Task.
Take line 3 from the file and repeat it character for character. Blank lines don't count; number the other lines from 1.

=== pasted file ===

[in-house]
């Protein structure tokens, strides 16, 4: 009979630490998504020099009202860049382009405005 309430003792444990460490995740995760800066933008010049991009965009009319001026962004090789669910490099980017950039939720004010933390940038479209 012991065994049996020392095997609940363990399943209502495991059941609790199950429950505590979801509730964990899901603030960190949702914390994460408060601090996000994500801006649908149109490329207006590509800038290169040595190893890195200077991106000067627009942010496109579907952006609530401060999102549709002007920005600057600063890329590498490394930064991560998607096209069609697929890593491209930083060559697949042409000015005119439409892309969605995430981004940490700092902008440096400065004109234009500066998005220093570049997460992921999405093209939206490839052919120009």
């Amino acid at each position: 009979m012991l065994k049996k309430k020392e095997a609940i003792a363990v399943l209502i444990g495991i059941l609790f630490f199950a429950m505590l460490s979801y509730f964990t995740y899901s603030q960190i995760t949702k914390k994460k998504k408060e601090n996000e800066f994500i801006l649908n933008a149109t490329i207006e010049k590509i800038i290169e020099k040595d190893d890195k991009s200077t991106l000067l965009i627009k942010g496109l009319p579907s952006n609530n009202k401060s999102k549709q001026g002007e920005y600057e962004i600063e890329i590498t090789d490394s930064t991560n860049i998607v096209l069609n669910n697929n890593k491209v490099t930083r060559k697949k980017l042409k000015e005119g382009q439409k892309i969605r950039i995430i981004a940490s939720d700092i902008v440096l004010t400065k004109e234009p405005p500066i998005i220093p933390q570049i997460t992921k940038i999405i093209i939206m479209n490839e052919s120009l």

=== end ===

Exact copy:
């Amino acid at each position: 009979m012991l065994k049996k309430k020392e095997a609940i003792a363990v399943l209502i444990g495991i059941l609790f630490f199950a429950m505590l460490s979801y509730f964990t995740y899901s603030q960190i995760t949702k914390k994460k998504k408060e601090n996000e800066f994500i801006l649908n933008a149109t490329i207006e010049k590509i800038i290169e020099k040595d190893d890195k991009s200077t991106l000067l965009i627009k942010g496109l009319p579907s952006n609530n009202k401060s999102k549709q001026g002007e920005y600057e962004i600063e890329i590498t090789d490394s930064t991560n860049i998607v096209l069609n669910n697929n890593k491209v490099t930083r060559k697949k980017l042409k000015e005119g382009q439409k892309i969605r950039i995430i981004a940490s939720d700092i902008v440096l004010t400065k004109e234009p405005p500066i998005i220093p933390q570049i997460t992921k940038i999405i093209i939206m479209n490839e052919s120009l």